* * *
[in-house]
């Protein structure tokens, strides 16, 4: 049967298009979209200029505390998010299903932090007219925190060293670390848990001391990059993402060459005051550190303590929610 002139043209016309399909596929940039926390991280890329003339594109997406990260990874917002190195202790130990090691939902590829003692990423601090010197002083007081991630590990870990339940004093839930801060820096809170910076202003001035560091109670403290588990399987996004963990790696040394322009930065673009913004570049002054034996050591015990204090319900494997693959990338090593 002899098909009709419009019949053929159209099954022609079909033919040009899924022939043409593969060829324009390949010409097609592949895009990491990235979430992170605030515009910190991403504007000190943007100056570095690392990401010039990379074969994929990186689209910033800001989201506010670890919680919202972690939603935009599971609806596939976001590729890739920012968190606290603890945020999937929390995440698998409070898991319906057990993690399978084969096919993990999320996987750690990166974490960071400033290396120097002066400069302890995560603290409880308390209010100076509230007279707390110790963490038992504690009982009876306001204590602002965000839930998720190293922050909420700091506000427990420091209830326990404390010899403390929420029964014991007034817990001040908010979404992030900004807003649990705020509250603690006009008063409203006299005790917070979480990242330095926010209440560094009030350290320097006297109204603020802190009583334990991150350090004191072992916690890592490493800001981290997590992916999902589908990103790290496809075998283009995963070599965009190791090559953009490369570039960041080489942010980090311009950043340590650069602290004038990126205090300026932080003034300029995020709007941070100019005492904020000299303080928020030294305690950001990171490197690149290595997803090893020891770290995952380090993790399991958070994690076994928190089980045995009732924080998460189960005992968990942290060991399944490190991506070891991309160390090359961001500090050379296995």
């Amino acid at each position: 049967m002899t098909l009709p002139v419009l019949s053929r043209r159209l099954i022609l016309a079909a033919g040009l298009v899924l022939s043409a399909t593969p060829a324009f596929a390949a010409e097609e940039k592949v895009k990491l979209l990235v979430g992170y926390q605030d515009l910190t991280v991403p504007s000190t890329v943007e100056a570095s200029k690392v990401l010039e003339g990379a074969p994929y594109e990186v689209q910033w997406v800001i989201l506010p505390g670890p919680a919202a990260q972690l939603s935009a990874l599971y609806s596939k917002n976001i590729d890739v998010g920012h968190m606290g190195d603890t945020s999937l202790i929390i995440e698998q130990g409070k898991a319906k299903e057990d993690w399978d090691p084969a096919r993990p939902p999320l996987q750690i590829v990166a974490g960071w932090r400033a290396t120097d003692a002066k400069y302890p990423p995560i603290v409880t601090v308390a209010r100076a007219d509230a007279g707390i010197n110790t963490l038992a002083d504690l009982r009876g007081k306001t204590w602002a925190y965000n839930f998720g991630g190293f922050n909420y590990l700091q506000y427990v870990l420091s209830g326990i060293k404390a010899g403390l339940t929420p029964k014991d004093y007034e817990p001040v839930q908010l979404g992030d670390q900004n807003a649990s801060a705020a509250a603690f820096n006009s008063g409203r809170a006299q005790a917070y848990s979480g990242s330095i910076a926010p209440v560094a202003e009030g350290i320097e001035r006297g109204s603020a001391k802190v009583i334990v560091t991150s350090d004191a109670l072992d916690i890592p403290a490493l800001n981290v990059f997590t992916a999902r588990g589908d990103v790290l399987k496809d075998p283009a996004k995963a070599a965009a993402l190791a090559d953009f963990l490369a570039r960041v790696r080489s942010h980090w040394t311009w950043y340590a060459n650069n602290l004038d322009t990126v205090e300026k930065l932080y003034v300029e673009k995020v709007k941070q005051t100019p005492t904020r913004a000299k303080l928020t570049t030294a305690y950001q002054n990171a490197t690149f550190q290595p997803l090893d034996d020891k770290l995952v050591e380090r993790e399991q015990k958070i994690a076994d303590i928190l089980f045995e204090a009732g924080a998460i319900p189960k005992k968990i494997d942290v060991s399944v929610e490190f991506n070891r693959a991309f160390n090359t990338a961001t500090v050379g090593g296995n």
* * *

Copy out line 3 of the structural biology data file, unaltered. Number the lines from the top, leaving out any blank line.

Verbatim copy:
């Amino acid at each position: 049967m002899t098909l009709p002139v419009l019949s053929r043209r159209l099954i022609l016309a079909a033919g040009l298009v899924l022939s043409a399909t593969p060829a324009f596929a390949a010409e097609e940039k592949v895009k990491l979209l990235v979430g992170y926390q605030d515009l910190t991280v991403p504007s000190t890329v943007e100056a570095s200029k690392v990401l010039e003339g990379a074969p994929y594109e990186v689209q910033w997406v800001i989201l506010p505390g670890p919680a919202a990260q972690l939603s935009a990874l599971y609806s596939k917002n976001i590729d890739v998010g920012h968190m606290g190195d603890t945020s999937l202790i929390i995440e698998q130990g409070k898991a319906k299903e057990d993690w399978d090691p084969a096919r993990p939902p999320l996987q750690i590829v990166a974490g960071w932090r400033a290396t120097d003692a002066k400069y302890p990423p995560i603290v409880t601090v308390a209010r100076a007219d509230a007279g707390i010197n110790t963490l038992a002083d504690l009982r009876g007081k306001t204590w602002a925190y965000n839930f998720g991630g190293f922050n909420y590990l700091q506000y427990v870990l420091s209830g326990i060293k404390a010899g403390l339940t929420p029964k014991d004093y007034e817990p001040v839930q908010l979404g992030d670390q900004n807003a649990s801060a705020a509250a603690f820096n006009s008063g409203r809170a006299q005790a917070y848990s979480g990242s330095i910076a926010p209440v560094a202003e009030g350290i320097e001035r006297g109204s603020a001391k802190v009583i334990v560091t991150s350090d004191a109670l072992d916690i890592p403290a490493l800001n981290v990059f997590t992916a999902r588990g589908d990103v790290l399987k496809d075998p283009a996004k995963a070599a965009a993402l190791a090559d953009f963990l490369a570039r960041v790696r080489s942010h980090w040394t311009w950043y340590a060459n650069n602290l004038d322009t990126v205090e300026k930065l932080y003034v300029e673009k995020v709007k941070q005051t100019p005492t904020r913004a000299k303080l928020t570049t030294a305690y950001q002054n990171a490197t690149f550190q290595p997803l090893d034996d020891k770290l995952v050591e380090r993790e399991q015990k958070i994690a076994d303590i928190l089980f045995e204090a009732g924080a998460i319900p189960k005992k968990i494997d942290v060991s399944v929610e490190f991506n070891r693959a991309f160390n090359t990338a961001t500090v050379g090593g296995n």